The festival has grown into one of the Bradenton area’s most popular annual events, with some 50 artists displaying nautically themed works, local bands playing for two straight days and tons of fresh seafood from local restaurants and vendors.

The festival is so successful, Stevely said, that organizers didn’t feel the need to stray from the formula that people like so much. But it has moved to the east of the village, adjacent to the Florida maritime Museum.

As always, there’s a theme for this year’s festival. But even Stevely has a hard time explaining the significance of this year’s theme, “Better Fish to Fry.”

But, he said, the festival is making life better for areas residents all the time, because the proceeds go to restoring and preserving 95 acres of environmentally valuable wetlands and uplands just east of Cortez Village. The Florida Institute for Saltwater Heritage (FISH) has purchased most of that land, which is some of the last undeveloped property on Sarasota Bay.

Details: 10 a.m.-6 p.m. Feb. 16-17, Cortez Fishing Village, 4415 119th St. W., Bradenton. Tickets: $3 adults; children ages 12 and younger free. Offsite parking available at G.T. Bray Park overflow parking at 5502 33rd Ave. Drive, W. or Coquina Beach with shuttle bus to Cortez ($2.50 round trip). Additional parking will be available east of the village off Cortez Road. Information: 941-722-4524 or cortez-fish.org.

Read more here: http://www.bradenton.com/2013/02/14/4393561/cortez-commercial-fishing-festival.html#storylink=cpy

Published in: on February 14, 2013 at 2:45 pm  Leave a Comment  

Cortez festival arrives Feb. 16-17

http://www.islander.org/2013/02/cortez-festival-arrives-feb-16-17/

By Mark Young, Islander Reporter

An estimated 25,000 people are expected to converge on the historic village of Cortez the weekend of Feb. 16-17 for the annual Cortez Commercial Fishing Festival.

According to Florida Institute for Saltwater Heritage festival chair Linda Molto, details are finalized, festival signs are going up and everything is in place to begin welcoming festivalgoers.

“Everything is fine as far as the festival is concerned,” Molto said at a Feb. 3 FISH meeting. “We could always use more volunteers, though.”

FISH treasurer Jane von Hahmann said most of the Saturday, Feb. 16, volunteer positions have been filled, but openings still exist for Sunday, Feb. 17.

Von Hahmann said as many as 40 volunteers are needed to service the beer truck.

“The company manned part of it for us last year, but they are not doing it at all this year, and we still have openings we are
trying to fill for the ticket booths,” she said.

Otherwise, she said, “I’m pleasantly surprised at the number of volunteers we have right now. We created a spreadsheet of volunteers this year, so hopefully next year it will be a lot easier to coordinate our volunteers.”

This is the 31st consecutive year for the fishing festival, which will feature a variety of food, music, arts and crafts, and plenty of entertainment.

Passerine will open at the main stage at the festival at 10 a.m. and the harmonizing Shanty Singers take the stage at 11:30 a.m., followed by awards and introductions.

The music picks back up at 12:30 p.m. with Cortez’ country musician Eric von Hahmann, followed by SoulRCoaster at 2:30 p.m., and rock group Razing Cane will sound out Saturday’s music finale on the main stage at 4:30 p.m.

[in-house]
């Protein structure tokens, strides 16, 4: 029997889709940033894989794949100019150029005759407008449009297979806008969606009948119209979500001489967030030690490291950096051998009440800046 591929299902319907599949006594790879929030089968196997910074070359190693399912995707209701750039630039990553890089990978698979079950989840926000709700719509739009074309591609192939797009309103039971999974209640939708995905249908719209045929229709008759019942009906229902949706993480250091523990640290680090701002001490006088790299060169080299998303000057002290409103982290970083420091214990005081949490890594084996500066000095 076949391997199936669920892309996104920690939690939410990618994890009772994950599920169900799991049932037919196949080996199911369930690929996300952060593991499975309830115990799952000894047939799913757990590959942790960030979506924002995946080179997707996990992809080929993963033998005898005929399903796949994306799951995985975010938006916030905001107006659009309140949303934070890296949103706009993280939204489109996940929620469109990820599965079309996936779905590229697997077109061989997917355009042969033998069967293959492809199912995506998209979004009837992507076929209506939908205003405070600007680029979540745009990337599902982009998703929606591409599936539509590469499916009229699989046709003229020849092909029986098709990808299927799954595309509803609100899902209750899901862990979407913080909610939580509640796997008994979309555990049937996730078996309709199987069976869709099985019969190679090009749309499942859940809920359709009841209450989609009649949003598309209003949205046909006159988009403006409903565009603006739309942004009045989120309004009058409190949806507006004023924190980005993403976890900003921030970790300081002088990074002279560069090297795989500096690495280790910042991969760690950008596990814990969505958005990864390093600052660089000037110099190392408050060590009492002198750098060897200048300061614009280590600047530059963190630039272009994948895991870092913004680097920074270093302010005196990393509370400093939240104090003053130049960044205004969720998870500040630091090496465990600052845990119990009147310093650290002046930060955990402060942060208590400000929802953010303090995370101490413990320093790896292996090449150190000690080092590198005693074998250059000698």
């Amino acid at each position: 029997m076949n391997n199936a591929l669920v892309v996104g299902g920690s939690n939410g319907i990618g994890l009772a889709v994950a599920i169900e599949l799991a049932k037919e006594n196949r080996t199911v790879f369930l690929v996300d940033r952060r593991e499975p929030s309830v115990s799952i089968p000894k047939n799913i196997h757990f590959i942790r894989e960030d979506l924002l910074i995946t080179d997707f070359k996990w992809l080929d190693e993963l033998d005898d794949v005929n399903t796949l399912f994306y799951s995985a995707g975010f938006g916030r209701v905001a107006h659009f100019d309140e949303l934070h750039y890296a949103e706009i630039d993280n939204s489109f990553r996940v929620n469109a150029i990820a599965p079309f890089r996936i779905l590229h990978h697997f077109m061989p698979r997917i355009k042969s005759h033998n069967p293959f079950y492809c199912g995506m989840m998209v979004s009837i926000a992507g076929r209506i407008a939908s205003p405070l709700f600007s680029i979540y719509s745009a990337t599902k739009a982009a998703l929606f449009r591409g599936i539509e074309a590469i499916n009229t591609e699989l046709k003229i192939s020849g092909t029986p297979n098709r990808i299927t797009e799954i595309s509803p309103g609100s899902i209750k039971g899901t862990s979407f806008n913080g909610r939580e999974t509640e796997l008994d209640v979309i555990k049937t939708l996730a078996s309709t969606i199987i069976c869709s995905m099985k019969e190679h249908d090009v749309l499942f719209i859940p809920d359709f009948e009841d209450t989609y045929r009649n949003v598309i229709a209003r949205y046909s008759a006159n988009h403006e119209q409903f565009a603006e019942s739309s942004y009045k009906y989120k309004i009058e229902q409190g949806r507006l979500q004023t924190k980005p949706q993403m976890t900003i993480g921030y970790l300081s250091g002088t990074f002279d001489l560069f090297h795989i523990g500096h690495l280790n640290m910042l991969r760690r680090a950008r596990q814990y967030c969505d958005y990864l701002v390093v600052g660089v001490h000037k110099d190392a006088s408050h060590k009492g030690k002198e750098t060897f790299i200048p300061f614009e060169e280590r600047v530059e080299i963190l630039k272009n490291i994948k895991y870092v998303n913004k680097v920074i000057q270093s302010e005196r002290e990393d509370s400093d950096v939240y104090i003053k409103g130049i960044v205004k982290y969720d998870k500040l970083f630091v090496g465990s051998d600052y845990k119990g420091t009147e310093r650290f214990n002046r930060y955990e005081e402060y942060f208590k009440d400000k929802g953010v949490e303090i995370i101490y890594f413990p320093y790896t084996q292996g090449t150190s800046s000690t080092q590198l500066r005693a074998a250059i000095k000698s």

On Sunday, Soupy Davis and his band open the main stage at 10:30 a.m., followed by von Hahmann at noon. Shotgun Justice takes the stage at 2 p.m. and Scott’s Garage closes out the main stage entertainment at 4 p.m.

Seafood is offered in all its forms and recipes straight from the waters of Sarasota Bay and, Molto said, Cortez residents always look forward to showing off a real working fishing village — complete with its own self-admitted “quirkiness, from scenery to seafood; from history to hijinks and from knowledge to novelty.”

The festival prides itself on having something to offer everyone, she said.

Entrance to the festival is off Cortez Road at 119th Street West. Free parking is available east of the village. Shuttle buses also will run festivalgoers from Coquina Beach in Bradenton Beach and from G.T. Bray Park, 3001 59th St. W., Bradenton.
Cost for the shuttle is $2.50 each way and exact change is required. Admission to the festival is $3 and children ages 12 and under are admitted free.

“Bring the grandparents, bring the kids and be prepared to spend the day with us, doing what we do best — having way too much fun,” said festival committee member John Stevely.

The festival hours are 10 a.m.-6 p.m. both days.

Volunteers can call the FISH office at 941-254-4927 and leave a message with contact information or email Molto at villagelady27@verizon.net.

Christina Guerrero, 24, of State College of Florida in Bradenton, is the winner of the Cortez Commercial Fishing Festival design award.

Guerrero’s award will be featured as the festival logo to accompany the theme “Better Fish to Fry.”
“I came up with the design with the thought I wanted to give the illusion that the fish was so fresh that it was pulled right out of the water, directly into the frying pan,” Guerrero said in a prepared statement.

She said she got into graphic design in a roundabout way, but feels the industry is her future. She graduates in June with an AAS in graphic design.

Guerrero is a Sarasota native, with a 2-year-old son, Davin, and is expecting her second child a month after her graduation.
She claims a $250 prize donated by award-winning artist Susanna Spann, who previously taught illustration at the Ringling School of Art & Design.

Guerrero’s artwork will be displayed on the festival T-shirt, which can be purchased at multiple locations during the Feb. 16-17 festivities in Cortez.

Published in: on February 12, 2013 at 9:42 am  Comments (1)